Setting Standards for End-User Technology
To each his own, except when it comes to business technology. While end-user technology standards may not always be popular, organizations that adopt, and adhere, to an appropriate set of technology standards can reap the rewards, saving time, money and effort.
Depending upon the size and complexity of your technical environment, and the needs of your business, end-user technology standards can provide welcome relief to a harried IT staff and a frustrated end-user community. Standards can be used to set a practical framework for the selection, acquisition and implementation of end-user technology. Usually relating to desktop hardware, software and peripherals, end-user technology standards can govern any or all of the following:
Standards that specify the types of products that can be used (according to manufacturer, version, platform or other defining characteristics), as well as the process by which the products are acquired.
Standards that specify the way selected hardware and software products are installed and configured.
Standards that specify the applicability of a given technology product (or set of products) to a demonstrated, stated business need. i.e... "if you need to do this, we recommend that....."
In effect, when you set end-user technology standards, you will set limits and boundaries on the specific types of hardware and software products used within your company. As can be expected, these restrictions may be met with a good deal of resistance from your end-users. To respond, IT must be able to justify standards decisions and enforcement actions, and that justification begins with one question - Are standards worth the effort?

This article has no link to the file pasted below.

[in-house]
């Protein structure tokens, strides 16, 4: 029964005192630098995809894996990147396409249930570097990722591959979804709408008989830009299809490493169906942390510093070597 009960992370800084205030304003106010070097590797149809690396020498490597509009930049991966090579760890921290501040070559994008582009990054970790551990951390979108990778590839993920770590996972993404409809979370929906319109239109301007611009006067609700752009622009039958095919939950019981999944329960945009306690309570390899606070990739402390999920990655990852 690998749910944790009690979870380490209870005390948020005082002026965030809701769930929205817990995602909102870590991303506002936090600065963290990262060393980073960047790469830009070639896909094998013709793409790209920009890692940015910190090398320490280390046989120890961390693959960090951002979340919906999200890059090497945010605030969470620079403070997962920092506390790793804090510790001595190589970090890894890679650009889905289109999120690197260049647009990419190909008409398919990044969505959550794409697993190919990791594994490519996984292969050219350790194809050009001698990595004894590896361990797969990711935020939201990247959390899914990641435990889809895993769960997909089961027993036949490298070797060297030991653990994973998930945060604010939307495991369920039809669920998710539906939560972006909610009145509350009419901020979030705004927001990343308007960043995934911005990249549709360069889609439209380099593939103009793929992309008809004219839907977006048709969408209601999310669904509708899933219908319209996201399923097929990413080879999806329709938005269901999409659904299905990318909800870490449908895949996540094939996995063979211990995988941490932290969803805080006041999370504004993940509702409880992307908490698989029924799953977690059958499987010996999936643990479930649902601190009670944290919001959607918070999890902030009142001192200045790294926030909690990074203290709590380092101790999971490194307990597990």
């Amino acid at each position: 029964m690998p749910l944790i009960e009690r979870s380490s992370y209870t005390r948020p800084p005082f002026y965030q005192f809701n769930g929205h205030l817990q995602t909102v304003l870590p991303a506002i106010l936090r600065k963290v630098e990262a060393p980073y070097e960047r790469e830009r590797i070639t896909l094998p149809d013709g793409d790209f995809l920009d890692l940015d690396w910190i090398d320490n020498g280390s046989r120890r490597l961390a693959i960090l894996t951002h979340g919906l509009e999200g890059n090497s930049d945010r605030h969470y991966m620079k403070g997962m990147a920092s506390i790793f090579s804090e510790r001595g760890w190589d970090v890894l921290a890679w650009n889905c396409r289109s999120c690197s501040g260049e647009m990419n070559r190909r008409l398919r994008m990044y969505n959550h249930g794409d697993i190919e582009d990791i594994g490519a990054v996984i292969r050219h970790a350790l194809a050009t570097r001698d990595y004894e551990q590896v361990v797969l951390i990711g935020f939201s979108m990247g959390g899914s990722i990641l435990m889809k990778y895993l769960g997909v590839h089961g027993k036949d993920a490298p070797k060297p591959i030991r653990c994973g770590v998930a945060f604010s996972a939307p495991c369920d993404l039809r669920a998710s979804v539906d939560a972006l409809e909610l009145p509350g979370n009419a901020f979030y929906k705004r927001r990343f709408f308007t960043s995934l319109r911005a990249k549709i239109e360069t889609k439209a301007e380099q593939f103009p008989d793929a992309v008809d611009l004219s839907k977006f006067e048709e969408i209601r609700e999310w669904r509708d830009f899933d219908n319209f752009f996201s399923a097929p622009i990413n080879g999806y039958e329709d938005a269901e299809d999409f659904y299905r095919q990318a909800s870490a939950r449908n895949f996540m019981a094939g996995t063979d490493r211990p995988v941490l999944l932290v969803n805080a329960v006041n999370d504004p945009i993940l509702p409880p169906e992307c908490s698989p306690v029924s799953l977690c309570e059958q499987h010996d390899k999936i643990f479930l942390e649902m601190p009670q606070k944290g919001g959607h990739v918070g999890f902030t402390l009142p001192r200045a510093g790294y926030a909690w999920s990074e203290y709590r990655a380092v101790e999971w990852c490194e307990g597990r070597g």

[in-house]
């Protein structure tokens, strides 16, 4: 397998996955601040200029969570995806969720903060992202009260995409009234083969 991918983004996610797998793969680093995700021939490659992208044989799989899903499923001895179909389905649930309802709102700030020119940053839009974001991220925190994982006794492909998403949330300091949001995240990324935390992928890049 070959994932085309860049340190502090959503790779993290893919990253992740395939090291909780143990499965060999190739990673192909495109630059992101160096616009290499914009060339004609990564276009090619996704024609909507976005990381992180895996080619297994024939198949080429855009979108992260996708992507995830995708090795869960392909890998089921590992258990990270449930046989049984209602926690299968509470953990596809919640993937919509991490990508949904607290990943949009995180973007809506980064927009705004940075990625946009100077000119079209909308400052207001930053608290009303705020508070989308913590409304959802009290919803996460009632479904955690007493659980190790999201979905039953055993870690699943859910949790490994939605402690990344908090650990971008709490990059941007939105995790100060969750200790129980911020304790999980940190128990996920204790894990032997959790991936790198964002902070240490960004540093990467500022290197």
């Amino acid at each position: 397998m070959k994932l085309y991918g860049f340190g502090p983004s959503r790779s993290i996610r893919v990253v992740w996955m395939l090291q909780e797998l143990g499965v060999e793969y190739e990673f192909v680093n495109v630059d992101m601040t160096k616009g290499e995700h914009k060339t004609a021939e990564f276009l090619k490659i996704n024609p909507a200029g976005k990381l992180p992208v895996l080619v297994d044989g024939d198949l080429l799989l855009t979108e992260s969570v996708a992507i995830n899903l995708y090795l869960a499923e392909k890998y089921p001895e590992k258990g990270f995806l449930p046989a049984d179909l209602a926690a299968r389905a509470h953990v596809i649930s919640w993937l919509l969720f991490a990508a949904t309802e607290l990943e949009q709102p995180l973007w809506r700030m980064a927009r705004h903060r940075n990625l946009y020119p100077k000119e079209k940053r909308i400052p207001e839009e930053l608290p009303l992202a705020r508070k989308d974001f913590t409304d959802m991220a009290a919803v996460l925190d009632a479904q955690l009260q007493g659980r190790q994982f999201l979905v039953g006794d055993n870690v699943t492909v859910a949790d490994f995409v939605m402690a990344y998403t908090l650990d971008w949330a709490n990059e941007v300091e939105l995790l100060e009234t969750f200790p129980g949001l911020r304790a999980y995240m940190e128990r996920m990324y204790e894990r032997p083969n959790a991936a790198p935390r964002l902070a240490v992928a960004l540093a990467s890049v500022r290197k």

Experience has shown that good things happen when the right set of end-user technology standards are appropriately applied and managed. Tangible benefits can be realized across a broad spectrum, ranging from improved IT service quality, to lowered technology management costs:
1. By limiting the variety of hardware and software products in use, IT staffers can develop specific, in-depth product expertise, thereby improving the quality and responsiveness of essential technical support services.
2. By limiting the variety of products in use, IT can better test and manage product compatibility, thereby reducing the number of platform conflict problems.
3. Standardization can lower technology acquisition costs as volume purchasing usually brings discounted pricing, as well as negotiation leverage in maintenance and training contracts.
4. With a focus on a specific set of technology products, end-users can develop sufficient expertise to enhance productivity and maximize technology utilization.
5. Standardization can minimize the risks associated with an uncontrolled technology portfolio, facilitating disaster recovery planning, software licensing management, and security management.
This list is impressive, but by no means guaranteed. Standardization is not the answer to every problem, and the best standards will amount to little more than "controls" if not properly designed and implemented. Under certain circumstances, standards can also backfire, creating more problems than they solve. When standards are created simply for power and control, lacking sufficient flexibility, and without full consideration of business needs, in all likelihood, they will be bypassed ... creating both political and technical conflicts.
Steps to set technology standards (with end-user buy-in)